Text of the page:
Reported by the Charleston Gazette, Sam Trammell of HBO’s “True Blood,” was at the West Virginia Culture Center in Charleston, W. Va. on Friday, 10/30 as part of the HallowEast celebration.
Sam Trammell had a word of advice for aspiring actors Friday night: Act.
Appearing at an “Inside the Main Street Studio” gathering at the Kanawha Players Theater, Trammell said little successes, regardless of the role, are the most important for an actor’s career development, and also are the most exciting.
Trammell is a George Washington High School grad who had little interest in acting until his senior year at Brown University. While attending GW, his creative interest was music.
Once the acting bug bit, though, Trammell turned his back on graduate school, packed his bags and headed to New York City, where he spent time doing menial jobs while doggedly seeking work to satisfy his new found passion.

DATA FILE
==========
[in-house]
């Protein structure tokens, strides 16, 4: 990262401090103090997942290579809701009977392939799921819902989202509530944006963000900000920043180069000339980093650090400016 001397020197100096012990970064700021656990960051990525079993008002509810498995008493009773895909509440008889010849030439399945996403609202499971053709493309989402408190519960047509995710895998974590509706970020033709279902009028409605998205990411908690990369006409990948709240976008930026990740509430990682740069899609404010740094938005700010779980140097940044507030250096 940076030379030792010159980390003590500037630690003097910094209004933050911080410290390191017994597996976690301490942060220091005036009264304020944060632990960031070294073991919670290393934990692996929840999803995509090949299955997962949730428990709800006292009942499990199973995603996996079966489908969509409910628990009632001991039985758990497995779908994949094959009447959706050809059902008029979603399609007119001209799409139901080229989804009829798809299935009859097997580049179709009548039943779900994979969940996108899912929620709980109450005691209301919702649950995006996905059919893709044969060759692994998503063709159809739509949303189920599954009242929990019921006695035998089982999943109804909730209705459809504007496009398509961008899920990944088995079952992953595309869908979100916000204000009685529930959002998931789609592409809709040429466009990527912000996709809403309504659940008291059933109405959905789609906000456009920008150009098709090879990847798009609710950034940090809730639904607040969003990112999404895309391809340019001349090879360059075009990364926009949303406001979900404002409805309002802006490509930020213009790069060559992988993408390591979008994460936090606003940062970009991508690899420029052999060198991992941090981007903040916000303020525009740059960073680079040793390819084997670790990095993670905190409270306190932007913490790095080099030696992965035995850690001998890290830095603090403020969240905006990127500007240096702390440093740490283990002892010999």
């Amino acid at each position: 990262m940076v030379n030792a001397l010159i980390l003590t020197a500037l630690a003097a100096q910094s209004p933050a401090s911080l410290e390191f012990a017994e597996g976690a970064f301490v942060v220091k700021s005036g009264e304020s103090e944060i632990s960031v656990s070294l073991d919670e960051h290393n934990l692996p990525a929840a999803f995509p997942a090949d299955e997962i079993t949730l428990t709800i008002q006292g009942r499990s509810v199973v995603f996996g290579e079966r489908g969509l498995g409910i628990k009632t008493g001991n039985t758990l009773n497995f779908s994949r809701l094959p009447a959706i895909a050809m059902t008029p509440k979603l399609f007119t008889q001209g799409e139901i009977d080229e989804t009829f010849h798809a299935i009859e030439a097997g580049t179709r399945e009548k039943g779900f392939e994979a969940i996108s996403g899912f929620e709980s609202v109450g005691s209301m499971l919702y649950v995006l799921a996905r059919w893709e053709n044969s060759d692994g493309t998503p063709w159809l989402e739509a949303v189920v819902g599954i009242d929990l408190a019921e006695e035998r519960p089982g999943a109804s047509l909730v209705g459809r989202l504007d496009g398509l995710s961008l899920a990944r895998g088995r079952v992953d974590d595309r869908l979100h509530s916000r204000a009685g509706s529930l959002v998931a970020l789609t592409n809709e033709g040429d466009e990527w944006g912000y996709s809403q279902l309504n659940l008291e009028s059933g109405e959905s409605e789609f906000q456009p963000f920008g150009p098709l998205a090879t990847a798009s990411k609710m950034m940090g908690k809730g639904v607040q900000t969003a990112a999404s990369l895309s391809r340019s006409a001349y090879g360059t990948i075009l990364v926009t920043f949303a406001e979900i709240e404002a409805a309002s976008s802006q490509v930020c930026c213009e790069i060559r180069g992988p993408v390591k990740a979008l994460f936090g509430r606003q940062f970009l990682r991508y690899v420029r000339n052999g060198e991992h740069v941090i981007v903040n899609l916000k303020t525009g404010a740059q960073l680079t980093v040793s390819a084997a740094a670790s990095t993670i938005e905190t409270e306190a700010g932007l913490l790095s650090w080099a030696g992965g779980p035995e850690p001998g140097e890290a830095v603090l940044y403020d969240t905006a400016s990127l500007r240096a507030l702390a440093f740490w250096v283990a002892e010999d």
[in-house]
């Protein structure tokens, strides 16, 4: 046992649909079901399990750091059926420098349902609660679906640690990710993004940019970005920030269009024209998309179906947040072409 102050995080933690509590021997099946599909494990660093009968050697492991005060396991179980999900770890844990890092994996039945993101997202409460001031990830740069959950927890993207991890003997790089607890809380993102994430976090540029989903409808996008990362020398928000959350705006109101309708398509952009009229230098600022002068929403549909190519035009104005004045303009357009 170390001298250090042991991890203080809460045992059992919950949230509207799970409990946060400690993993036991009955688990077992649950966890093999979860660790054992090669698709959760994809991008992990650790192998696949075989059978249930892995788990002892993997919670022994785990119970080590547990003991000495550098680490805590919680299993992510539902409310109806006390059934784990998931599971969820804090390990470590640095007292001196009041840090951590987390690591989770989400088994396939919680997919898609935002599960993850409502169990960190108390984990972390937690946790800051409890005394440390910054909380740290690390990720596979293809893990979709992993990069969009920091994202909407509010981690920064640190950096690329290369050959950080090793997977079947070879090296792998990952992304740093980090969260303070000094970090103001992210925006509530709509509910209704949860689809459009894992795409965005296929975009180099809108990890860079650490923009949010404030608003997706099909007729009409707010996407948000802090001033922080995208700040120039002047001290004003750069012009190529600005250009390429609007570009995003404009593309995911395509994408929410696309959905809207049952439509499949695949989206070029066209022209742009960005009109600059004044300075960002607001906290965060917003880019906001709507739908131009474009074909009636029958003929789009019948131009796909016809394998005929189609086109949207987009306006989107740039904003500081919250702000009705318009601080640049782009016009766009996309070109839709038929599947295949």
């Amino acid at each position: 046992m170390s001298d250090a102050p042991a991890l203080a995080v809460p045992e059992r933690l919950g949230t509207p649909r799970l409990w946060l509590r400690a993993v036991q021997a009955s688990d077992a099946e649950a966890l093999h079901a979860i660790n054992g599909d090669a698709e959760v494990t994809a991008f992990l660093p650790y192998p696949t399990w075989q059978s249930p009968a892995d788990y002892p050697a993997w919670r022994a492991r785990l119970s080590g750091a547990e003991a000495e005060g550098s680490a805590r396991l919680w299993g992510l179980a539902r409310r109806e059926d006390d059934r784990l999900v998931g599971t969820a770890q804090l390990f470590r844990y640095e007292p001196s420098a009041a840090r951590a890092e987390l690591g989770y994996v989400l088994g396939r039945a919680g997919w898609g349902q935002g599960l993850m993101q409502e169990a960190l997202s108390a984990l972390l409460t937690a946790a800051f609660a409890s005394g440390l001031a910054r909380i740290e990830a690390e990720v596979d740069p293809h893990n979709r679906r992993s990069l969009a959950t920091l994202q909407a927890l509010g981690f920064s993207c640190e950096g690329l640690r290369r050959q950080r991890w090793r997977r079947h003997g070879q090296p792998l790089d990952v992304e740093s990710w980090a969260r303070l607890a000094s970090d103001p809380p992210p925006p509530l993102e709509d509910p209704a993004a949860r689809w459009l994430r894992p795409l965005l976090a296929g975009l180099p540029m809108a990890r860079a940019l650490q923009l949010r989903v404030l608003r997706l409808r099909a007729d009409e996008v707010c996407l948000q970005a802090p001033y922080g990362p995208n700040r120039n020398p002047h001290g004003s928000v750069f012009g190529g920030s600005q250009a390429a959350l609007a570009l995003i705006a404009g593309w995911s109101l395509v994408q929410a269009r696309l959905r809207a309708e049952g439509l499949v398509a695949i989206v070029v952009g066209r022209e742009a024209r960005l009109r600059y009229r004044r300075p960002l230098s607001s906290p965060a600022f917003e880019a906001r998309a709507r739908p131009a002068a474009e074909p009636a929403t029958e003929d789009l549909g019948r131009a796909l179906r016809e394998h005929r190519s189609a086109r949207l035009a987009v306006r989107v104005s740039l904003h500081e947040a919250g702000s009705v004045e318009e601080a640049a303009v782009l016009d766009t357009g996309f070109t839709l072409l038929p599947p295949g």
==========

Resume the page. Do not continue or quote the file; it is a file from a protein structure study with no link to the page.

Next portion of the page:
The Tony-nominated actor landed a variety of roles, but is now best known as Sam Merlotte, a “shapeshifter” – changing from animal to man and back again – in the supernatural drama series that has pulled in ratings second only to “The Sopranos” on HBO.
Trammell was in town as the honored guest of the East End Main Street “HallowEast” celebration. Patterned after the popular Bravo show “Inside the Actors Studio,” Trammell’s appearance Friday featured an interview by David Wohl, dean of arts and humanities at West Virginia State University.
Wohl probed Trammell’s thoughts on the actor’s craft, methods and techniques. Trammell said the voice and movement classes he took were essential to his development. “You simply can’t do theater without them,” he said.
Audience members, some of whom came from out-of-state after learning of Trammell’s appearance from the “True Blood” Web site, questioned him about his experiences on Broadway and sought to gain insight about what to expect in the coming season. The actor was predictably discreet.